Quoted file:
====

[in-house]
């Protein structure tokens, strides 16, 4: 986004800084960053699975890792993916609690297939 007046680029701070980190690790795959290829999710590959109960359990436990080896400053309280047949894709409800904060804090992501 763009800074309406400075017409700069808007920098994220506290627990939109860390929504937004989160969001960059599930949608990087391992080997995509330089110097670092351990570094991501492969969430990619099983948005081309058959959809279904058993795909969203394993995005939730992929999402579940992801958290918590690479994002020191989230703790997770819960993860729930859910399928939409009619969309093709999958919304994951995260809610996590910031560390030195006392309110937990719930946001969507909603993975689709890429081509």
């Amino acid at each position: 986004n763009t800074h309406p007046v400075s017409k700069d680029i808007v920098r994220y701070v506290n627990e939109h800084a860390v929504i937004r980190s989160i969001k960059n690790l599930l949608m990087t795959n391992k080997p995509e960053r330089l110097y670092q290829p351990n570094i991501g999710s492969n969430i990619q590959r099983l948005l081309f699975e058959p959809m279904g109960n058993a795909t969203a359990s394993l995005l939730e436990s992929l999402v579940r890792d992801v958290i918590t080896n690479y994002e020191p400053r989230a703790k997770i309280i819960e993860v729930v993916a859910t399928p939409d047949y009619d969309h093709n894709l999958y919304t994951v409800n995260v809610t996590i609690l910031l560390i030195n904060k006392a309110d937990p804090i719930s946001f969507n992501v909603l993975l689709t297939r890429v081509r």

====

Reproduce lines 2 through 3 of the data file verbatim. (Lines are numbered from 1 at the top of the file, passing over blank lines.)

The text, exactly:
């Protein structure tokens, strides 16, 4: 986004800084960053699975890792993916609690297939 007046680029701070980190690790795959290829999710590959109960359990436990080896400053309280047949894709409800904060804090992501 763009800074309406400075017409700069808007920098994220506290627990939109860390929504937004989160969001960059599930949608990087391992080997995509330089110097670092351990570094991501492969969430990619099983948005081309058959959809279904058993795909969203394993995005939730992929999402579940992801958290918590690479994002020191989230703790997770819960993860729930859910399928939409009619969309093709999958919304994951995260809610996590910031560390030195006392309110937990719930946001969507909603993975689709890429081509």
């Amino acid at each position: 986004n763009t800074h309406p007046v400075s017409k700069d680029i808007v920098r994220y701070v506290n627990e939109h800084a860390v929504i937004r980190s989160i969001k960059n690790l599930l949608m990087t795959n391992k080997p995509e960053r330089l110097y670092q290829p351990n570094i991501g999710s492969n969430i990619q590959r099983l948005l081309f699975e058959p959809m279904g109960n058993a795909t969203a359990s394993l995005l939730e436990s992929l999402v579940r890792d992801v958290i918590t080896n690479y994002e020191p400053r989230a703790k997770i309280i819960e993860v729930v993916a859910t399928p939409d047949y009619d969309h093709n894709l999958y919304t994951v409800n995260v809610t996590i609690l910031l560390i030195n904060k006392a309110d937990p804090i719930s946001f969507n992501v909603l993975l689709t297939r890429v081509r």